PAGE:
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Sex Differences in the Association Between Gaming and Serious Violence Among Predominantly African American Youth
  • Published Date:
    March 01 2018
  • Source:
    J Interpers Violence. :886260518764104
  • Language:
    English
Filetype[PDF-71.60 KB]


Details:
  • Pubmed ID:
    29580195
  • Pubmed Central ID:
    PMC6119504
  • Description:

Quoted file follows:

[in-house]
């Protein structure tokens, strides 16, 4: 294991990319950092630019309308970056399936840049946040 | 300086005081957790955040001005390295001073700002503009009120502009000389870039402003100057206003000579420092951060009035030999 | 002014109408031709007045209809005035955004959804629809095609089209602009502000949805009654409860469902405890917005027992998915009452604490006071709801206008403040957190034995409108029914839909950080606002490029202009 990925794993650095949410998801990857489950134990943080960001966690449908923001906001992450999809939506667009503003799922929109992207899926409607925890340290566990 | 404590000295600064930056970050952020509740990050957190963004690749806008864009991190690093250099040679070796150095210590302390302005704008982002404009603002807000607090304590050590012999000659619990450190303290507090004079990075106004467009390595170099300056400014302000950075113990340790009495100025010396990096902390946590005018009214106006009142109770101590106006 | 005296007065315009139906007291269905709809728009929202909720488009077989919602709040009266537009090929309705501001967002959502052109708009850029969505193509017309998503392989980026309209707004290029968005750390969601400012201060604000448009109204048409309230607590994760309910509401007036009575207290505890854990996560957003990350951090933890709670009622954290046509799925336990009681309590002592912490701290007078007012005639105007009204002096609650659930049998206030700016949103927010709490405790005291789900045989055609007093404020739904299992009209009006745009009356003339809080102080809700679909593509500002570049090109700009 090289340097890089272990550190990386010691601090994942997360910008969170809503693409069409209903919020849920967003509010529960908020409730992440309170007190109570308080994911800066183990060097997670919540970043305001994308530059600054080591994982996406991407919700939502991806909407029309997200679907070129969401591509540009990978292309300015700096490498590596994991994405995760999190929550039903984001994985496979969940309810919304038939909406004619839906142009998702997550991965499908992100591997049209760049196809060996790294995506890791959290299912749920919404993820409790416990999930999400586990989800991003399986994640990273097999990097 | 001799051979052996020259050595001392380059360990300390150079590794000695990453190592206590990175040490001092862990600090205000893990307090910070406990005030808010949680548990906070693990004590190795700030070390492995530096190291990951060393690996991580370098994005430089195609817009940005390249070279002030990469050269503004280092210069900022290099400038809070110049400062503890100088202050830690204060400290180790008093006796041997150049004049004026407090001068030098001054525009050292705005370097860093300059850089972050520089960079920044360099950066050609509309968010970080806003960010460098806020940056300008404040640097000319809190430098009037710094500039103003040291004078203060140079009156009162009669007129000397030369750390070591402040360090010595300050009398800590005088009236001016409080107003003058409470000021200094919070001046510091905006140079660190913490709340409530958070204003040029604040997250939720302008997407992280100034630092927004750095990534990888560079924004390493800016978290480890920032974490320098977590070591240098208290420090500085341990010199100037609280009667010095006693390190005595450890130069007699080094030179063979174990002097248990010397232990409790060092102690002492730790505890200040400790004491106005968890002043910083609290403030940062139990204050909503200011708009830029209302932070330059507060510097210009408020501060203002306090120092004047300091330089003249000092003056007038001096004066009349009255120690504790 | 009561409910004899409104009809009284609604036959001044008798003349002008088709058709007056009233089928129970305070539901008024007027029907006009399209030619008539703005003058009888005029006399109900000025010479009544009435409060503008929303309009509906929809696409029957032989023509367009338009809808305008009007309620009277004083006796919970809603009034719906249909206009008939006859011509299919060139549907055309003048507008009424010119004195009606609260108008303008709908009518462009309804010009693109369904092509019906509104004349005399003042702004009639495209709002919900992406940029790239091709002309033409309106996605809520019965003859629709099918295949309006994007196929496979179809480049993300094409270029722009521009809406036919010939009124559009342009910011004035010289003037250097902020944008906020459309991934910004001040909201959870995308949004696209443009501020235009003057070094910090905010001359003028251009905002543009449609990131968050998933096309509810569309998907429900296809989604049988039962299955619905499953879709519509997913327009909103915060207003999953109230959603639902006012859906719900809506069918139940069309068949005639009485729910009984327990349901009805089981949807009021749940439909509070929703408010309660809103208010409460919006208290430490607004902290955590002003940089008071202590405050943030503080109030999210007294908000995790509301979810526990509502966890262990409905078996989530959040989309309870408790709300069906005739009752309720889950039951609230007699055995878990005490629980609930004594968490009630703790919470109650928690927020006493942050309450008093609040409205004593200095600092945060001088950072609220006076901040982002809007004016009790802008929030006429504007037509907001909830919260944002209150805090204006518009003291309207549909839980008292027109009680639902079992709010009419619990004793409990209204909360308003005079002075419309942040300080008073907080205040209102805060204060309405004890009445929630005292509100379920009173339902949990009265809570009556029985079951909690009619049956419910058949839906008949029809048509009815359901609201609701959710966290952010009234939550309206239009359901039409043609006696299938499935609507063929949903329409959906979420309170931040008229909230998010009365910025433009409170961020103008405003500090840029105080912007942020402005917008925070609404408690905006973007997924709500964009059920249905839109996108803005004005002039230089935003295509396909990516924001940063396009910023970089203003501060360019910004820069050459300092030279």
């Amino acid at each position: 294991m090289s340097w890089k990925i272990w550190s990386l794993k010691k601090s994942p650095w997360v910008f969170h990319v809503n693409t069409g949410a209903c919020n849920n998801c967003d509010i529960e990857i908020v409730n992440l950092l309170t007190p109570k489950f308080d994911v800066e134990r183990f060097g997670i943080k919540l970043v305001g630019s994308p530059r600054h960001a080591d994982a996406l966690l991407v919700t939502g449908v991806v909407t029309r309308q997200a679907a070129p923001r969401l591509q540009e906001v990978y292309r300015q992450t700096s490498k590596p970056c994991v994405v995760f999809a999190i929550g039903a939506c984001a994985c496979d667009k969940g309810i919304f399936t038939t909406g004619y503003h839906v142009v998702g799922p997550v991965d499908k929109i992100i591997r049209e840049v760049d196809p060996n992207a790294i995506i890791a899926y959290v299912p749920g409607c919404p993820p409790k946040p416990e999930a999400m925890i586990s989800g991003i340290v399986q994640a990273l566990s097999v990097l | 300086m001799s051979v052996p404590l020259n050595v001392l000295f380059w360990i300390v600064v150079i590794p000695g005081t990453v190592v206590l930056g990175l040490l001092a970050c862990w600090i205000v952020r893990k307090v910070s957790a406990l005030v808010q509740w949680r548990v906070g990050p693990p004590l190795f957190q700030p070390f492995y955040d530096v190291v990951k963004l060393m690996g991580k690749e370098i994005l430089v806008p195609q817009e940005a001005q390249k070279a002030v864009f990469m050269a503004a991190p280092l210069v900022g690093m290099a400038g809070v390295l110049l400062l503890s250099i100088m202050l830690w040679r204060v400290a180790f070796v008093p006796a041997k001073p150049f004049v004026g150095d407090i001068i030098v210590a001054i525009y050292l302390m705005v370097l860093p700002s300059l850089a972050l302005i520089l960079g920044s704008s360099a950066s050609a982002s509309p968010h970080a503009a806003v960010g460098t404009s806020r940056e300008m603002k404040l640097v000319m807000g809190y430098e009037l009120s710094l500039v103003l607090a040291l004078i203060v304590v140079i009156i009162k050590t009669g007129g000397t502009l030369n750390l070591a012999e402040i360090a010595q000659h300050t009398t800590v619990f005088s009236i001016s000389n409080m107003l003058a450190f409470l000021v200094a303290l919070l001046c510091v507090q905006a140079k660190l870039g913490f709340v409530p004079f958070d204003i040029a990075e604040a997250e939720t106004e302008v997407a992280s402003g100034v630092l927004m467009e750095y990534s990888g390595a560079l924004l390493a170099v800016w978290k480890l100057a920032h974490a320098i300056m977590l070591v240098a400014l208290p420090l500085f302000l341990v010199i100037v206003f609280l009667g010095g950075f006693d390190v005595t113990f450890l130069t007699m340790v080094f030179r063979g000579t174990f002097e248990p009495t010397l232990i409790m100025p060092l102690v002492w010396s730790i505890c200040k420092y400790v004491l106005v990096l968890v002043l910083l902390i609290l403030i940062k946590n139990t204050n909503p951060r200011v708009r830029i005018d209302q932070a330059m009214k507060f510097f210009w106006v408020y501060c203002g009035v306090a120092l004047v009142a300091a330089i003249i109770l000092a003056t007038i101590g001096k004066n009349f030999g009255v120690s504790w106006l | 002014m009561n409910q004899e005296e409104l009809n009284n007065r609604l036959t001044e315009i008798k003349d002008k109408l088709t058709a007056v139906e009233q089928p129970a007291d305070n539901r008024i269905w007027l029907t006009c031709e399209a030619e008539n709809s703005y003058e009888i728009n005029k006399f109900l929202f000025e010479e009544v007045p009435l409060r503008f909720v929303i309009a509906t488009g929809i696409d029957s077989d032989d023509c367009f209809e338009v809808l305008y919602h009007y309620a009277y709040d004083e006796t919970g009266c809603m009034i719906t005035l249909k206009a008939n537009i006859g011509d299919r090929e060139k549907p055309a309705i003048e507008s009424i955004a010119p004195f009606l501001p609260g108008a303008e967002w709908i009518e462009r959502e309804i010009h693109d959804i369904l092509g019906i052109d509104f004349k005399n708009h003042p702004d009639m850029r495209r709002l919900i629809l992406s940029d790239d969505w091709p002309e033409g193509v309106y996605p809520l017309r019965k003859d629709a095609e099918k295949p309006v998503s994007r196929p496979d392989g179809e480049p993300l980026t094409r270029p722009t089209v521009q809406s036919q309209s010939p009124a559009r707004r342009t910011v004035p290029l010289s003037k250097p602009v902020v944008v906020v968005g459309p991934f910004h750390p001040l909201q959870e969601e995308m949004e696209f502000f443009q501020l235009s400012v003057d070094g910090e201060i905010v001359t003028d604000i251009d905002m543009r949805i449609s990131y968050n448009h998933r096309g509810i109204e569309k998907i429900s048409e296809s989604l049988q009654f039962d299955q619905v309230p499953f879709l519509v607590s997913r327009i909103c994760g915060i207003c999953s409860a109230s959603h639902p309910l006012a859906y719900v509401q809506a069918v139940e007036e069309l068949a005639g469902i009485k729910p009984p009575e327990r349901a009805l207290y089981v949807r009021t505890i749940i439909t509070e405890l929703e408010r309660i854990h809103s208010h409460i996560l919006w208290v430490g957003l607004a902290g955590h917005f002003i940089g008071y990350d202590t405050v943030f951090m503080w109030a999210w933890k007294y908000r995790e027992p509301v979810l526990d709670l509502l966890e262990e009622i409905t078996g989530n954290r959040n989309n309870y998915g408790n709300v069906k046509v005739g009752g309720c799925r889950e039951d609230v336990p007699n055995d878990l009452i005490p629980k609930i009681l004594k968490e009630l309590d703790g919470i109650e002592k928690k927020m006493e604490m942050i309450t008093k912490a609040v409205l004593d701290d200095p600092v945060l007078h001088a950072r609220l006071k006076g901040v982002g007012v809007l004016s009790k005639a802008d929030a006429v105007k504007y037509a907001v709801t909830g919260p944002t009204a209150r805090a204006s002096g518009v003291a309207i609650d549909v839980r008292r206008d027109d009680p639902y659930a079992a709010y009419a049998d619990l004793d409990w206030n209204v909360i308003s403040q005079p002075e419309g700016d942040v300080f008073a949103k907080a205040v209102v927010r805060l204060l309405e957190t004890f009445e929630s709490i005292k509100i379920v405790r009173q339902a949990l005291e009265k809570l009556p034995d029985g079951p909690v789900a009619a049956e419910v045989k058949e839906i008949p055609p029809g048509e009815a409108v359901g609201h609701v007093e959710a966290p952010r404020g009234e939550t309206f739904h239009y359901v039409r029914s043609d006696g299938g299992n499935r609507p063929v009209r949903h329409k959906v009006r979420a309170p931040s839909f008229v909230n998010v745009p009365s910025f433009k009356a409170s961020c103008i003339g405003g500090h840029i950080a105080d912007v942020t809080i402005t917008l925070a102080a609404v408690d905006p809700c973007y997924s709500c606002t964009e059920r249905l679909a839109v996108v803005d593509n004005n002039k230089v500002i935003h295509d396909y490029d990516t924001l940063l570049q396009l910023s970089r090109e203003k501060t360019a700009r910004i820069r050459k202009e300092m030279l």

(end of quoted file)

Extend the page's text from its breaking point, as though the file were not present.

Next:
Video gaming, a remarkably popular hobby in the United States, has been consistently identified as a correlate of aggressive behavior, and this association is not limited to violent video gaming. Prior studies of sex differences in the association between video gaming and aggression have not controlled for other well-known violence correlates (e.g., substance use, community violence exposure, violence attitudes) or focused primarily on high-risk youth. In this study, we used data from an emergency department in Flint, Michigan ( N = 409, 59.9% female, 93.4% African American) to identify sex differences in the association between video gaming and serious peer violence. Youth aged 14 to 20 years were recruited from October 2011 to March 2015, and self-administered computerized surveys including measures of demographics, violence perpetration, gaming frequency, substance use, community violence exposure, and violence attitudes. The primary outcome was an indicator of any serious violence perpetration (e.g., choking, burning, weapon violence) in the past 2 months. Using logistic regression, we estimated the association between gaming and serious violence perpetration, and how it varied by sex, while controlling for demographics, substance use, community violence exposure, and violence attitudes. Approximately 36.6% of males and 27.3% of females reported past 2-month serious violence. On adjusted analysis, hours spent gaming was associated with violence among females (odds ratio [OR] = 1.40, 95% confidence interval [CI] = [1.16, 1.78]), but not males (OR = 1.03, 95% CI = [0.89, 1.19]); in the model including both males and females, the interaction between hours gaming and sex was significant ( p < .01). Our findings suggest video gaming is a stronger marker of severe violence perpetration in females than males among at-risk youth. Violence interventions among females may be improved by including content related to video gaming and identifying other prosocial activities for youth as an alternative to video gaming. Additional research is required to clarify the causal process underlying the identified associations, and to determine what aspects of video gaming are risk-enhancing.

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